I did laundry the other day, and noticed a drip or two of liquid detergent on our new washer. A Christmas gift from a sister’s mother, it’s beautiful, state-of-the-art, and eco-friendly. It even plays a little tune when you open the lid, six musical notes that somehow convey how great clean laundry is. As I reached for a cloth and spray cleaner to remove the drips, I was reminded of an early lesson I received.
The lesson was about a grateful heart, and the teacher was my sister, twelve years older than I am. She had asked for my help at the laundromat, and we had several baskets full. After the last load was neatly folded, my sister added one more task: she cleaned and polished both the washer and dryer she’d used. I asked her why, and her reply made a deep impression. She explained that because she and her husband struggled financially, they were unable to afford a washer and dryer for their home. But she was grateful for the laundromat and the opportunity it provided. Why not treat their machines as if they were her own. It was a lesson about expressing love and gratitude in a practical way, for ordinary things. For me, a grateful heart is a concept with its feet on the ground.
Mode VIII is the most prolific of all the modes when it comes to antiphons! Mode VIII has a Reciting Tone of DO and shares the same Home Tone as Mode VII, which is SOL. Mode VIII pieces have a “major” sound to them because of the range of the modal scale they use. Our example this week is taken from the Easter Office of Lauds.”But the Angel answering, said to the women: Do not be afraid; for I know that you seek Jesus, alleluia.” (Matthew 28:5)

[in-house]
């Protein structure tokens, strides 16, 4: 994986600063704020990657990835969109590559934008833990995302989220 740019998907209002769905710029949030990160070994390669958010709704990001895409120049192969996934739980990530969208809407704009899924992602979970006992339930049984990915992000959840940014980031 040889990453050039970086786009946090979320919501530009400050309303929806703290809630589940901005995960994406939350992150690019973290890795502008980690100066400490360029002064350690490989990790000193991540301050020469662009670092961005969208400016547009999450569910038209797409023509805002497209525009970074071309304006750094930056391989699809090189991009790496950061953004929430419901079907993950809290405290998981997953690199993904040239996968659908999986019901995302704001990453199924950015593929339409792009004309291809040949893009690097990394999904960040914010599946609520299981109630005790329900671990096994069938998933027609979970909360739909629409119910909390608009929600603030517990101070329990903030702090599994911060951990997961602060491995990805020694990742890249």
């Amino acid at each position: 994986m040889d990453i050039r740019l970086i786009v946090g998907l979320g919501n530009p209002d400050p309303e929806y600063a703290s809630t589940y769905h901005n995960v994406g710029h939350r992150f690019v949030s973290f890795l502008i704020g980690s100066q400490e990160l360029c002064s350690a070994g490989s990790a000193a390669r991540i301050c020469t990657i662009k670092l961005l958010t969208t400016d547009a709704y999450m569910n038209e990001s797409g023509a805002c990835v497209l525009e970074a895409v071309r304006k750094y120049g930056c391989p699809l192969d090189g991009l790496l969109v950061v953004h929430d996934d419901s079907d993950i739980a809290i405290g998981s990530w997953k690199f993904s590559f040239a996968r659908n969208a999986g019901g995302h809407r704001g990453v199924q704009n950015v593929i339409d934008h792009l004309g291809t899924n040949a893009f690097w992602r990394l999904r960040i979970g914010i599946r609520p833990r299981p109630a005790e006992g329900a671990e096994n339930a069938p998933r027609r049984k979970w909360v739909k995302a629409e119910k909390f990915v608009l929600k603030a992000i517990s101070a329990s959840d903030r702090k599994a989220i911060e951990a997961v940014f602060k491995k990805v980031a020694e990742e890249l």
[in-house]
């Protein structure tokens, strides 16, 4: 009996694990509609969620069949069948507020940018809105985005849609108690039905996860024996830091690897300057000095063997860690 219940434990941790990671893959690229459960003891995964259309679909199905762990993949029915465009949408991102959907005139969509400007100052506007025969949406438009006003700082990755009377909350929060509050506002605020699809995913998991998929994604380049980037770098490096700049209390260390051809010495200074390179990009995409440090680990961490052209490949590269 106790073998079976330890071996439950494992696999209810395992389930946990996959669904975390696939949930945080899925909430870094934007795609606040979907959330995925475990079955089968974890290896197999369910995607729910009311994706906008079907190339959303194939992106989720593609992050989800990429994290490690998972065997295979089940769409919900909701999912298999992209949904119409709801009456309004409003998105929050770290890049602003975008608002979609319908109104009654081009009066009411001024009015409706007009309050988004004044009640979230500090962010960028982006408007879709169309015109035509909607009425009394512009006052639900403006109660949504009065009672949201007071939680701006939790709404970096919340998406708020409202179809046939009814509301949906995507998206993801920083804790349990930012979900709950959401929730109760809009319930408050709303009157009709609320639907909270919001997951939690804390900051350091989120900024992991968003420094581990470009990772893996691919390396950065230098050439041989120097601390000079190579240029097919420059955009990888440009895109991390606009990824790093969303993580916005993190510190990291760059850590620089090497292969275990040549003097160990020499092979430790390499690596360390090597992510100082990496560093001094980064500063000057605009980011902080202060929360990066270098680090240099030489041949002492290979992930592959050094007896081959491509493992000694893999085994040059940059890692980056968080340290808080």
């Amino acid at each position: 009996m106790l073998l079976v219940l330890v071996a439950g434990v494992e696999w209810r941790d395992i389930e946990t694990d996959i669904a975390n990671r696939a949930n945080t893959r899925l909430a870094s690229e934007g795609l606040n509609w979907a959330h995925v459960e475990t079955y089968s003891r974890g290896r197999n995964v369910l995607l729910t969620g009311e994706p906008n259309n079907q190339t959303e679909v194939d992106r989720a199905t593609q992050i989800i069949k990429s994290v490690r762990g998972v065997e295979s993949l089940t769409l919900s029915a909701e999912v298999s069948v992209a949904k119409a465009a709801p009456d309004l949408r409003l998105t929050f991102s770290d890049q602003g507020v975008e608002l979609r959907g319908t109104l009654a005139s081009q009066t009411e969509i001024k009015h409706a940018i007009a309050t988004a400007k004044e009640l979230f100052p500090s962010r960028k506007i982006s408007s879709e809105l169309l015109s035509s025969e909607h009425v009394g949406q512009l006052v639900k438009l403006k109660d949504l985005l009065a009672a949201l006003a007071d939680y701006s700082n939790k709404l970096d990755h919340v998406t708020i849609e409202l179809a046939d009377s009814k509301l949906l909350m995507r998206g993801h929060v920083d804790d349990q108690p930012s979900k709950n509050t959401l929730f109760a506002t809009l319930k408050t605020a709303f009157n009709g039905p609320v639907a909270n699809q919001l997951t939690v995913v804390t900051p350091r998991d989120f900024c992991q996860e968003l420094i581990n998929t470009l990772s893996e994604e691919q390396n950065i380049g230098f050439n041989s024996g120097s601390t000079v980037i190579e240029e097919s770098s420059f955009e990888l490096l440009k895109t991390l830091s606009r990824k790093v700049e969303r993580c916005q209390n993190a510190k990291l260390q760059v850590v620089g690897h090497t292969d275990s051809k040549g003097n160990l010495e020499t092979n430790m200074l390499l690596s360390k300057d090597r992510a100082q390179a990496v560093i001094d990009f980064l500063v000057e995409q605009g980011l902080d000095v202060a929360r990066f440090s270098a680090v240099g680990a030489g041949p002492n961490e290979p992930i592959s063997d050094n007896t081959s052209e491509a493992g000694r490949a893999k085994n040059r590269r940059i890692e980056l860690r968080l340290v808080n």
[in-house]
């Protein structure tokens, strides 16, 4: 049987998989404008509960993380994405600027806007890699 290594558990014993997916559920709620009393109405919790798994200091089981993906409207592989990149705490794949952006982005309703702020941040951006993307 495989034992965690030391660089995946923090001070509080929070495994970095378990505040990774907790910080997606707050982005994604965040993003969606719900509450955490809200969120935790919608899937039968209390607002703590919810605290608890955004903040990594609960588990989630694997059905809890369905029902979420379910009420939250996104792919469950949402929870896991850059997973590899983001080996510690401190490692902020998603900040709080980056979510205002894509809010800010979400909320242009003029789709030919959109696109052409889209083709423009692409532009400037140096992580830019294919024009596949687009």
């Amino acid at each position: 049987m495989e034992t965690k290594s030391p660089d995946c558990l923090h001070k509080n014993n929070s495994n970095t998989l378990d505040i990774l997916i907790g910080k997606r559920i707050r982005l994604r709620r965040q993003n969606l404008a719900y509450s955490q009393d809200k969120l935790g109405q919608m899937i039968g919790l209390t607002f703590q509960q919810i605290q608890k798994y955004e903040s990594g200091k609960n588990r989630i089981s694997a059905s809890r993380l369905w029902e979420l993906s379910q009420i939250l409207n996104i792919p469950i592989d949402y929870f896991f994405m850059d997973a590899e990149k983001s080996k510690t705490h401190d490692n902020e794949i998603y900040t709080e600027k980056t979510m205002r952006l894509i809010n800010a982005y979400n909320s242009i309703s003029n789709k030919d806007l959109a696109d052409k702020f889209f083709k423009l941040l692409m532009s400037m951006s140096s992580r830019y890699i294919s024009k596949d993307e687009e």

A look at our antiphon shows us many things. The opening intonation outlines the key structural pitches, SOL and DO. There is recitation on the DO on “Nolite timere” at the beginning of the second line. This piece reminds us of Mode VII (which recites on RE), as it rises in several spots above the DO to the upper pitch, reminding us that these modes are closely related, linked by their shared Home tone.
While traveling with my four-pawed brown-eyed friend I learned an important lesson about my relationship with Jesus. His favorite place to be was curled up on my lap like a cat, if I was seated. If was standing, he desperately wanted to be carried but would stand close by my feet with his eye pinned on me.If we separated, he would come, nose to the ground and eyes searching all the feet, to find my feet. If tending to his “own business” outdoors were to take him any distance from me, the corners of white-rimmed eyes would always be curled around to see where I was, no matter what!
He suffered thousands of feet, strange places, uncomfortable beds, food at any hour, being stuffed in a bag at my feet on a plane; not understanding and yet following any place, any time, into any circumstance.
He convinced me that I was his master and the only master in the world he wanted. His constant work and joy was to be with me, wherever I sent him, his face told me I would be in the center of his thoughts ‘til he was by my side or in my lap again. He moved and strangely warmed my heart, and I longed to tend to his needs and have him always by my side. His love blessed me. My greeting became always a caress and a special personal word.
Suddenly, I understood—Oh, Jesus. It is so easy to have You with me if only I would take You to my heart as I am in his.